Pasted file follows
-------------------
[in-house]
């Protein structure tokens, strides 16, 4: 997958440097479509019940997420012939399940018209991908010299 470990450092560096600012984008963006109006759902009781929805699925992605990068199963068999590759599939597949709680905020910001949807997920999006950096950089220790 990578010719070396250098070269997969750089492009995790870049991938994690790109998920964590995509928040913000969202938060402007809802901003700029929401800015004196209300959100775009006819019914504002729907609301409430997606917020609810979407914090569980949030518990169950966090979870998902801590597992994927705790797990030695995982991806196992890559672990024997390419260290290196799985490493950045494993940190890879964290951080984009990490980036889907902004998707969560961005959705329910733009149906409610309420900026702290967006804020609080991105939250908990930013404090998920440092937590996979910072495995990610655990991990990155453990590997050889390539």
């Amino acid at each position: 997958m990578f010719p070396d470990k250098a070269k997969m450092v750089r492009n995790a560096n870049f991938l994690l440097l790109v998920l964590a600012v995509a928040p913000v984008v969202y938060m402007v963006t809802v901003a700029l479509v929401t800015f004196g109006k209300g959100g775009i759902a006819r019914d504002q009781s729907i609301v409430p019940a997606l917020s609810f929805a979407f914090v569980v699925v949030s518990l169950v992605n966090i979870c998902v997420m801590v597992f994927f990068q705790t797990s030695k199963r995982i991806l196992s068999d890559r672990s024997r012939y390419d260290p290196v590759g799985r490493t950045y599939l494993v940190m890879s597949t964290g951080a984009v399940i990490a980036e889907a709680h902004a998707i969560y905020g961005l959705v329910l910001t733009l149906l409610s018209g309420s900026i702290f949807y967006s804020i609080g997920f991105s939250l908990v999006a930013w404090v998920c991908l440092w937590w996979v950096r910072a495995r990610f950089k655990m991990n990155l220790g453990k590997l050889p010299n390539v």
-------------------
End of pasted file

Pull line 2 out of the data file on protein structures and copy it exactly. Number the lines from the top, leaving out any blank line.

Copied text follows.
């Protein structure tokens, strides 16, 4: 997958440097479509019940997420012939399940018209991908010299 470990450092560096600012984008963006109006759902009781929805699925992605990068199963068999590759599939597949709680905020910001949807997920999006950096950089220790 990578010719070396250098070269997969750089492009995790870049991938994690790109998920964590995509928040913000969202938060402007809802901003700029929401800015004196209300959100775009006819019914504002729907609301409430997606917020609810979407914090569980949030518990169950966090979870998902801590597992994927705790797990030695995982991806196992890559672990024997390419260290290196799985490493950045494993940190890879964290951080984009990490980036889907902004998707969560961005959705329910733009149906409610309420900026702290967006804020609080991105939250908990930013404090998920440092937590996979910072495995990610655990991990990155453990590997050889390539």